Brian Griffin, the martini-drinking anthropomorphic dog from the animated series Family Guy, has been killed off. In the episode which aired on November 24, Brian was hit by a car and subsequently died from his injuries.
In the same episode (entitled Life of Brian), Stewie Griffin had dismantled his oft-used time machine, and was unable to reconstruct it to go back and save Brian. A month after Brian's funeral, the family get a new dog, Vinny, voiced by Tony Sirico.
Family Guy writer Steve Callaghan explained why they decided to kill off Brian:
Well, this was an idea that got pitched in the writers room and it sort of caught fire, and we thought it could be a fun way to shake things up. As soon as this idea came up, we started talking about what the next couple episodes could be and we got very excited about the way this change will affect the family dynamics and the characters.
Update: Some fans were, predictably, not happy with Brian's fate. The effectiveness of online petitions is debatable, but one has been set calling for Brian's return. As of now (Nov 26), it has just under 42,000 signatures.
The Anthropomorphic Literature and Arts Association, which administers the annual Ursa Major Awards, has updated the 2013 Anthropomorphic Reading List to include the titles recommended by furry fans through November 17. This list is often used by fans to nominate in the next year's Awards.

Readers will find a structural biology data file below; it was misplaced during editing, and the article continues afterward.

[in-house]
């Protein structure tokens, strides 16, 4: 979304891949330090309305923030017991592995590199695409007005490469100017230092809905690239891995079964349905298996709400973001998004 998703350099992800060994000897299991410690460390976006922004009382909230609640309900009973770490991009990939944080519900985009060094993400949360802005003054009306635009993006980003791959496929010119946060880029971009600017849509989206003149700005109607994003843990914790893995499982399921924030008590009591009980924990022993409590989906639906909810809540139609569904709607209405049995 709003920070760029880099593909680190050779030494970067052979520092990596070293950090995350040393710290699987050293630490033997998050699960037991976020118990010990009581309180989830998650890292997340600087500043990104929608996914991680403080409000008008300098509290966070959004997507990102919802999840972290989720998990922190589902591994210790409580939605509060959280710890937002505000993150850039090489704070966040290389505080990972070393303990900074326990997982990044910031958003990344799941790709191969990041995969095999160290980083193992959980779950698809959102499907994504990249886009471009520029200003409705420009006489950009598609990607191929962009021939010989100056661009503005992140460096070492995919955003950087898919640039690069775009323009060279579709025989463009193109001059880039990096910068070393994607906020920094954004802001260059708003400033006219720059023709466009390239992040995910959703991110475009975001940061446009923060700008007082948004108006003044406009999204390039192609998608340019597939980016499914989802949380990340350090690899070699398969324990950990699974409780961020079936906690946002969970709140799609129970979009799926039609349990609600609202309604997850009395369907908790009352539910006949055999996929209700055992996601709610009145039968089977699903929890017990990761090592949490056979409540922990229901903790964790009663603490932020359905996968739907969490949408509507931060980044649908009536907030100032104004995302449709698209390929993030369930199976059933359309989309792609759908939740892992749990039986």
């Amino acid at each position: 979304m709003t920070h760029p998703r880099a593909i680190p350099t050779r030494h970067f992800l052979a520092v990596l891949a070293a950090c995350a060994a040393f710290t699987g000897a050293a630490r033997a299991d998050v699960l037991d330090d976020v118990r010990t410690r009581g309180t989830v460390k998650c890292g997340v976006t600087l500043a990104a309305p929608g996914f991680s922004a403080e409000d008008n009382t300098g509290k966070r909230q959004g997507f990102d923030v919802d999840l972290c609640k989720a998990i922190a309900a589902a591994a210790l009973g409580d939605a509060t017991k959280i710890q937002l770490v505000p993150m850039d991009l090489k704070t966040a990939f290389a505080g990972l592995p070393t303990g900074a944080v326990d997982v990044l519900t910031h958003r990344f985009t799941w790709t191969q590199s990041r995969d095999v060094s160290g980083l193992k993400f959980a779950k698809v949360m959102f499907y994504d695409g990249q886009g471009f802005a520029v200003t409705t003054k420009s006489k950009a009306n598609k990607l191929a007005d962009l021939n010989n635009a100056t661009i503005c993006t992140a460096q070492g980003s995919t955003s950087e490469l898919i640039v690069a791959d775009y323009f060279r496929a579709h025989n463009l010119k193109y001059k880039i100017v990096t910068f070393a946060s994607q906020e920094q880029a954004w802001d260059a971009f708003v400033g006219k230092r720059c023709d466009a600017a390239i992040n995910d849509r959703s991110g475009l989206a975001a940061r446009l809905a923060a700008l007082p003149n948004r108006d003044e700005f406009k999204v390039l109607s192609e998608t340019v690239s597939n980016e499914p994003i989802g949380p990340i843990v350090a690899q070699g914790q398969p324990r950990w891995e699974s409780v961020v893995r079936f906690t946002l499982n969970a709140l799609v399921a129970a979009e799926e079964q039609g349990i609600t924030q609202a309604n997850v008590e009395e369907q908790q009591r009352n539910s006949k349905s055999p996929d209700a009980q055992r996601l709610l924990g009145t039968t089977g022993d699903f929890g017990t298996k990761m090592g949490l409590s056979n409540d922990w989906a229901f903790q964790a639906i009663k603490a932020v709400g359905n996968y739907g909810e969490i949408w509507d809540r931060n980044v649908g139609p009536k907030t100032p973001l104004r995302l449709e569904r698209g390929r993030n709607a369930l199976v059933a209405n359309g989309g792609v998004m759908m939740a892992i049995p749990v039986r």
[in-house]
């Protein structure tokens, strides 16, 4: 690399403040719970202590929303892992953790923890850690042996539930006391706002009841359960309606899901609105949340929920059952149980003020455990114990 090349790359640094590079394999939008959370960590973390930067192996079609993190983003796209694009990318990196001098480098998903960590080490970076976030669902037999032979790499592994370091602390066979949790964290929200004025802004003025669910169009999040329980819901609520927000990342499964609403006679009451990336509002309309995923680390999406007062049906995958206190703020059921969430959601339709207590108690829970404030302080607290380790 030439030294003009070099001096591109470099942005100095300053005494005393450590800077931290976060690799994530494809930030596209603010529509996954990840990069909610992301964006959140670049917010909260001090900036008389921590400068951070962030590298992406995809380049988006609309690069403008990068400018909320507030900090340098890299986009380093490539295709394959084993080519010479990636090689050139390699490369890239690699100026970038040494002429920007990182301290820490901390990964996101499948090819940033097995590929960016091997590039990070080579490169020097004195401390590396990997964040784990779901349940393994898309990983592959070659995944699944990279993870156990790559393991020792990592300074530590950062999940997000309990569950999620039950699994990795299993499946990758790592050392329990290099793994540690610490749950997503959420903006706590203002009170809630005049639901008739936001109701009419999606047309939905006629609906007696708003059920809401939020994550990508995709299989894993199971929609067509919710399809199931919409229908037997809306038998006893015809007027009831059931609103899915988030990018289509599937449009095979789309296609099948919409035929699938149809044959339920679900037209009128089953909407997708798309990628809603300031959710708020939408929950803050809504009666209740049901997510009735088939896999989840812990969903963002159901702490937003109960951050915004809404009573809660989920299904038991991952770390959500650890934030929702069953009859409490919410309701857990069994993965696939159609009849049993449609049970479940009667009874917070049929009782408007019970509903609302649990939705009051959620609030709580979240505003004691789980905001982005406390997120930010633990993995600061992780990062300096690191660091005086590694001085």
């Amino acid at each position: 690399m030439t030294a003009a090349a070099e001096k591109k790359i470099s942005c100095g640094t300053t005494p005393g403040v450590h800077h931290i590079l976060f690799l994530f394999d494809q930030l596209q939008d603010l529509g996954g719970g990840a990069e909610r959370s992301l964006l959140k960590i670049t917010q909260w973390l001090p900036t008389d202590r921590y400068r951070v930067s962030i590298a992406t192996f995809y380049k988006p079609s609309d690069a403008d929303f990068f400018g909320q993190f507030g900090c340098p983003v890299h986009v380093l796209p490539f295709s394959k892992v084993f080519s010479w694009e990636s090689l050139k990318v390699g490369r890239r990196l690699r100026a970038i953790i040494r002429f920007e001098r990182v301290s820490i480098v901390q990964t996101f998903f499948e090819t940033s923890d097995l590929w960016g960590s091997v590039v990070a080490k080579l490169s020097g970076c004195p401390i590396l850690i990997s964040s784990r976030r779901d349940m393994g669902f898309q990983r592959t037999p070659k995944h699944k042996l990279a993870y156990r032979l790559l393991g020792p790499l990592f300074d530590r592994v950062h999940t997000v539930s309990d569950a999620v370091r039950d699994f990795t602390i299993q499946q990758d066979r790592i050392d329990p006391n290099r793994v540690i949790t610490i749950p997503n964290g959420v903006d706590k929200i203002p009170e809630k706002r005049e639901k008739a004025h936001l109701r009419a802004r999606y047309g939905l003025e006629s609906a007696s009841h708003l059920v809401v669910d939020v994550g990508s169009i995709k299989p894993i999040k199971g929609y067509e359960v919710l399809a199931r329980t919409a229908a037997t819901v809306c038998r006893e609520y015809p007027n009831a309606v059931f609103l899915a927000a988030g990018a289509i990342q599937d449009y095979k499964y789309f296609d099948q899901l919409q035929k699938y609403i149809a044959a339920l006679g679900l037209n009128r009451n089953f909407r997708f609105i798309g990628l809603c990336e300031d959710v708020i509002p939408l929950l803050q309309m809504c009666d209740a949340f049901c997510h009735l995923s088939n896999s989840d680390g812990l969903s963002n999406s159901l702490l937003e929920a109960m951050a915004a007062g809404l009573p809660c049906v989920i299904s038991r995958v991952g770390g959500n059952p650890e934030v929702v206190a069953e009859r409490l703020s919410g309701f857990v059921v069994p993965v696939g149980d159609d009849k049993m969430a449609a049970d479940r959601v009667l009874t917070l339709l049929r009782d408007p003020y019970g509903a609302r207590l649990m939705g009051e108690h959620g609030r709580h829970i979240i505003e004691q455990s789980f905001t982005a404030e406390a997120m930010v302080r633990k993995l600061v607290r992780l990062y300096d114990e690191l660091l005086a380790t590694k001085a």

There are two months left to add your favorites of the year to the List. All fans are invited to recommend worthwhile anthropomorphic works in eleven categories (motion pictures, dramatic short films or broadcasts, novels, short fiction, other literary works, graphic stories, comic strips, magazines, published illustrations, websites, and games) first published during 2013, if they are not already on the list.
Send in your recommendations. Read the List to see what other fans have recommended. Have you seen all nine published illustrations, for example? What have you been missing?
The Cartoon Brew has an interview with Jordan Reichek, the director/producer of Animal Control! for Cartoon Network Asia, located in Hong Kong for broadcast throughout Southeast Asia. Animal Control! is a series of 1’47” dialogueless cartoons featuring Ya and Ba, two hapless Animal Control officers and the anthropomorphized animals whom they are supposed to control, especially surly, troublemaking Mr. Koala. Reichek describes it as “kinda like the Crocodile Hunter, but dumber.”
Animal Control! is produced by Reichek at his Perky Pickle Productions studio. What will really make the interview of interest to Flayrah’s readers is that links to PerkyPickle.com, where all ten episodes produced so far can be seen. Plus other goodies, such as the Invader Zim pilot, which Reichek worked on. Check it out.
From 1969 to 1972, BBC-TV presented a series of 26 10-minute stop-motion animated children’s episodes about the Clangers, tiny pink mouse-like denizens of another planet, and their cook, the Soup Dragon. The series was popular with British children and parents alike.